Linear programming formulation[edit]

There is a natural linear programming formulation for the shortest path problem, given below. It is very simple compared to most other uses of linear programs in discrete optimization, however it illustrates connections to other concepts.

Given a directed graph (V, A) with source node s, target node t, and cost wij for each edge (i, j) in A, consider the program with variables xij

minimize \sum_{ij \in A} w_{ij} x_{ij} subject to x \ge 0 and for all i, \sum_j x_{ij} - \sum_j x_{ji} = \begin{cases}1, &\text{if }i=s;\\ -1, &\text{if }i=t;\\ 0, &\text{ otherwise.}\end{cases}

The intuition behind this is that x_{ij} is an indicator variable for whether edge (i, j) is part of the shortest path: 1 when it is, and 0 if it is not. We wish to select the set of edges with minimal weight, subject to the constraint that this set forms a path from s to t (represented by the equality constraint: for all vertices except s and t the number of incoming and outcoming edges that are part of the path must be the same (i.e., that it should be a path from s to t).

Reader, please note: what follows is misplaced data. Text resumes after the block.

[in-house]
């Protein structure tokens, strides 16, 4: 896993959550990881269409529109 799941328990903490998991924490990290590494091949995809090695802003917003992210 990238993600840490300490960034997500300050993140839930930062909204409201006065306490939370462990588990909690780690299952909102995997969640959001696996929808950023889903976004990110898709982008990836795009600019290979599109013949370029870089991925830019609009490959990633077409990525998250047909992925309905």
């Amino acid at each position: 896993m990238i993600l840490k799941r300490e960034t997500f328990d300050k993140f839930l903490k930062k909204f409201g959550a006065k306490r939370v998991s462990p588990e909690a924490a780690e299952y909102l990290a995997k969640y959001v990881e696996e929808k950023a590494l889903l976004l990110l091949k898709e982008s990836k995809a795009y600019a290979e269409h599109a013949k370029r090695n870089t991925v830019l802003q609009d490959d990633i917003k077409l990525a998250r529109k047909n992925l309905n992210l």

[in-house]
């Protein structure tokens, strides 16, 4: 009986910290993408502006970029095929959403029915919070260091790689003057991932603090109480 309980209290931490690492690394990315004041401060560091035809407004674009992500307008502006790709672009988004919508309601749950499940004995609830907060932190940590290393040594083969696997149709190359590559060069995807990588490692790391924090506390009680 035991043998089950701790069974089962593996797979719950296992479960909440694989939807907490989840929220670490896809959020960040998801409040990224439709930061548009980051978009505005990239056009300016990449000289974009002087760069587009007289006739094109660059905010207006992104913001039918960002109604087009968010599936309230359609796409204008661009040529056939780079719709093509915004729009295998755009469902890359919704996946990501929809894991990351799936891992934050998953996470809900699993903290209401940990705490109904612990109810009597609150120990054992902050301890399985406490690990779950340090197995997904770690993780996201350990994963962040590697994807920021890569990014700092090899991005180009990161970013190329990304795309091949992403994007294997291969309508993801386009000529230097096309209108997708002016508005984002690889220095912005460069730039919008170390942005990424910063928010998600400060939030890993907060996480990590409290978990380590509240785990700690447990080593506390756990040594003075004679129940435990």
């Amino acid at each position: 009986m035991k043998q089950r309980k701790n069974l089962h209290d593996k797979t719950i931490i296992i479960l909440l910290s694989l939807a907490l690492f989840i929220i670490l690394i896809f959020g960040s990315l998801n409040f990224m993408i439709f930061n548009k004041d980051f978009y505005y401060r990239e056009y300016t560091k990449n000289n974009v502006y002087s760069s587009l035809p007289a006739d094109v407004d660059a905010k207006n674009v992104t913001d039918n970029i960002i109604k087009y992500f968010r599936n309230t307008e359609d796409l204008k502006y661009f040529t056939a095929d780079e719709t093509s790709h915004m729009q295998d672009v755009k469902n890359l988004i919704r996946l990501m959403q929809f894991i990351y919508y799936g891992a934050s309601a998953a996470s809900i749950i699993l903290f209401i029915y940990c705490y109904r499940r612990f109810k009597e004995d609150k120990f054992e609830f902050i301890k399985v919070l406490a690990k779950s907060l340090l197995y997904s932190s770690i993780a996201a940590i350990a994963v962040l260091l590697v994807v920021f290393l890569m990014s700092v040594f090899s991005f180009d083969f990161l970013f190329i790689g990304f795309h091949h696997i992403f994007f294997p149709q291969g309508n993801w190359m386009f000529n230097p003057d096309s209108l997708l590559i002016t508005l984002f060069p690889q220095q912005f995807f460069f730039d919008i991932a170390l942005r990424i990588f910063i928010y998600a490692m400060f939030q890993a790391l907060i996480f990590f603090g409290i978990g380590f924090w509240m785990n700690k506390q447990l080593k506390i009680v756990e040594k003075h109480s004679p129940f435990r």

This LP has the special property that it is integral; more specifically, every basic optimal solution (when one exists) has all variables equal to 0 or 1, and the set of edges whose variables equal 1 form an s-t dipath. See Ahuja et al.[6] for one proof, although the origin of this approach dates back to mid-20th century.

The dual for this linear program is

maximize ytys subject to for all ij, yjyiwij

and feasible duals correspond to the concept of a consistent heuristic for the A* algorithm for shortest paths. For any feasible dual y the reduced costs w'_{ij} = w_{ij} - y_j + y_i are nonnegative and A* essentially runs Dijkstra's algorithm on these reduced costs.

General algebraic framework on semirings: the algebraic path problem[edit]

Many problems can be framed as a form of the shortest path for some suitably substituted notions of addition along a path and taking the minimum. The general approach to these is to consider the two operations to be those of a semiring. Semiring multiplication is done along the path, and the addition is between paths. This general framework is known as the algebraic path problem.[7][8][9]

Most of the classic shortest-path algorithms (and new ones) can be formulated as solving linear systems over such algebraic structures.[10]